on October 25, 1998
The bad news is, "Seeds of Yesterday", the fourth and final installment of the Dollanganger series, can't hold a candle to "Petals on the Wind", the one book in the series that showcased V. C. Andrews' storytelling ability to its best advantage. The good news is, "Seeds" still outshines its predecessors, "Flowers", and "Thorns", which were respectively, a slow-moving exercise in inertia, and a rehash of the same.
Granted, the plot of "Seeds" verges on downright silly: Momma has left her immense wealth to her favorite grandson, Bart, who plans to restore Foxworth Hall in all its glory--and horror (ooh!). Although Cathy and Chris (who still stubbornly refuse to stop "living in sin" and thereby replaying that dreary old storyline) are reluctant to revisit their haunted past, they do so, for Bart's sake. Big mistake--the minute they set foot at Foxworth Hall, all kinds of disasters befall them--the reappearance of a seemingly benign yet sinister "long-lost uncle", a tragic accident, betrayal, and DANGER! Yet, for all of its hokey pretensions, "Seeds" has two factors in its favor: 1) Cathy once again emerges as a strong character, instead of the clueless ditz she was in "Thorns". 2) Bart is a fascinating study of a man who is still seeking his identity after his tortured past. In some ways, he is still the lonely, vulnerable 10-year-old from "Thorns", starved for love and the lion's share of attention. He is also the most fun character, since he is allowed to lash out at his family for their various transgressions, which is his way of turning his own self-hatred inside out.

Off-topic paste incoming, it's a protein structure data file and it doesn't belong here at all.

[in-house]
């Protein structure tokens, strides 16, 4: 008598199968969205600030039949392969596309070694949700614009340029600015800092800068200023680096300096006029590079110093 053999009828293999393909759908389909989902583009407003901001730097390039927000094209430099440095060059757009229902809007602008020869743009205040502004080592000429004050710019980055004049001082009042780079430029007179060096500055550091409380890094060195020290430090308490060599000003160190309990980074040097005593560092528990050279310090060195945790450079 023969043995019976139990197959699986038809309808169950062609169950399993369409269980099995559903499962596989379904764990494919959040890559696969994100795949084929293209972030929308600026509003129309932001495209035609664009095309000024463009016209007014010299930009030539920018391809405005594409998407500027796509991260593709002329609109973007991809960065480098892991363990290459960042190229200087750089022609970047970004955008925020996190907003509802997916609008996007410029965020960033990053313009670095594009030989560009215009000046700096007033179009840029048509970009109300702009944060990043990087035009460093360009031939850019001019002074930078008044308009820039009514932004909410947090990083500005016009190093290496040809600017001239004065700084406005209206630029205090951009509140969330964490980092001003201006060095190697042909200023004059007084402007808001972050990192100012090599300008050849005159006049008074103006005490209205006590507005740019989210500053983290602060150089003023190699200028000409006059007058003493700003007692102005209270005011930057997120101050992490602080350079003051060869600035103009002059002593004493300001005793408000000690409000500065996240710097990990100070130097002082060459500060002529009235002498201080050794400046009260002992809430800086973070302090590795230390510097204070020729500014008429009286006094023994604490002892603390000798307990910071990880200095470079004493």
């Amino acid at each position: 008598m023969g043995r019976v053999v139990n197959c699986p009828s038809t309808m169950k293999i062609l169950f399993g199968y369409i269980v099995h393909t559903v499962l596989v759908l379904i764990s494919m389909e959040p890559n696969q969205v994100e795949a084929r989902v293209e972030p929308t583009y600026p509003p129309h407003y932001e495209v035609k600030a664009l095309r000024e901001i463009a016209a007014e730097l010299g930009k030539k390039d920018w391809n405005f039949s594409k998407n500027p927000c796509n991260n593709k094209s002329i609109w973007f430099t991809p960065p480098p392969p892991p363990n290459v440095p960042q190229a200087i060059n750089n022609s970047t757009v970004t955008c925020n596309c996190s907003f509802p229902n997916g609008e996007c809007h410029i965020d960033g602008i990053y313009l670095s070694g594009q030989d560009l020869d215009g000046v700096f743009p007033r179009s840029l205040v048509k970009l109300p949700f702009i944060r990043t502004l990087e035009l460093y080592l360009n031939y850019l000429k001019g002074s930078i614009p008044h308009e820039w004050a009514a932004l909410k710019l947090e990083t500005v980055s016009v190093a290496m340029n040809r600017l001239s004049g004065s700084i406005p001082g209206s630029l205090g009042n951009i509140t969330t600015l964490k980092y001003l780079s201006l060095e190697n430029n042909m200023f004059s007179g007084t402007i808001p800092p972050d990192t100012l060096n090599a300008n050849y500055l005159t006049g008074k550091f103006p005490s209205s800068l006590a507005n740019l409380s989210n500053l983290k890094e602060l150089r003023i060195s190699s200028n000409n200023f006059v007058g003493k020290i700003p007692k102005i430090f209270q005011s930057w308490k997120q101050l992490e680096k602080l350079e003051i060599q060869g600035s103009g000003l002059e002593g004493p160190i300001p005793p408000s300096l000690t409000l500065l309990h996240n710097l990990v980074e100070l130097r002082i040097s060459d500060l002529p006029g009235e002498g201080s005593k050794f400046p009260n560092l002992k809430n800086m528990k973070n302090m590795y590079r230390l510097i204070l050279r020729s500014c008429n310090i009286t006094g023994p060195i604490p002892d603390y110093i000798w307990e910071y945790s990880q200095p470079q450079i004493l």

There are still moments in the book when it would have made more sense to have V. C. Andrews tell the story in the ominscient third-person, because it would have added more detail, and developed Bart further as a character. Instead, because she has again chosen to have Cathy narrate the story, Cathy is more or less forced to eavesdrop to figure out what dastardly deeds are going on behind her back (Mata Hari had nothing on this woman). The other drawbacks are that once again, Chris is ridiculously benevolent, patient and optimistic, and does not find anything furtive about the mysterious uncle (after all of these years, does he STILL not have a clue?). Cindy, the adoptee, is the standard V. C. Andrews "Street Tart" character, albeit a less obvious one, since she looks "blonde and angelic". In any case, she's a mere repeat of Yolanda in "Petals", Vera in "My Sweet Audrina", and Fanny in the "Casteel" series. Jory is essentially the same character as Chris (I defy anyone to read the dialogue given to both characters and differentiate between the two). As Jory's "perpetually in denial" wife, Melodie had potential as a character, but V. C. Andrews doesn't utilize it; all we see is Cathy's point of view. How much more interesting it would have been to pursue Bart, Melodie and even Cindy on their own; instead, Cathy eavesdrops, as mentioned before, or Cindy relates the story, much in the same style as Chris in "Flowers". Overall, I would give this book lower marks than "Petals" for its villains (even at their worst, Bart and Joel can't hold a candle to Momma and THE GRANDPARENTS at their best). However, the plot moves along, largely thanks to Bart, and does not feel like a chore to slog through, as did "Flowers" and "Thorns".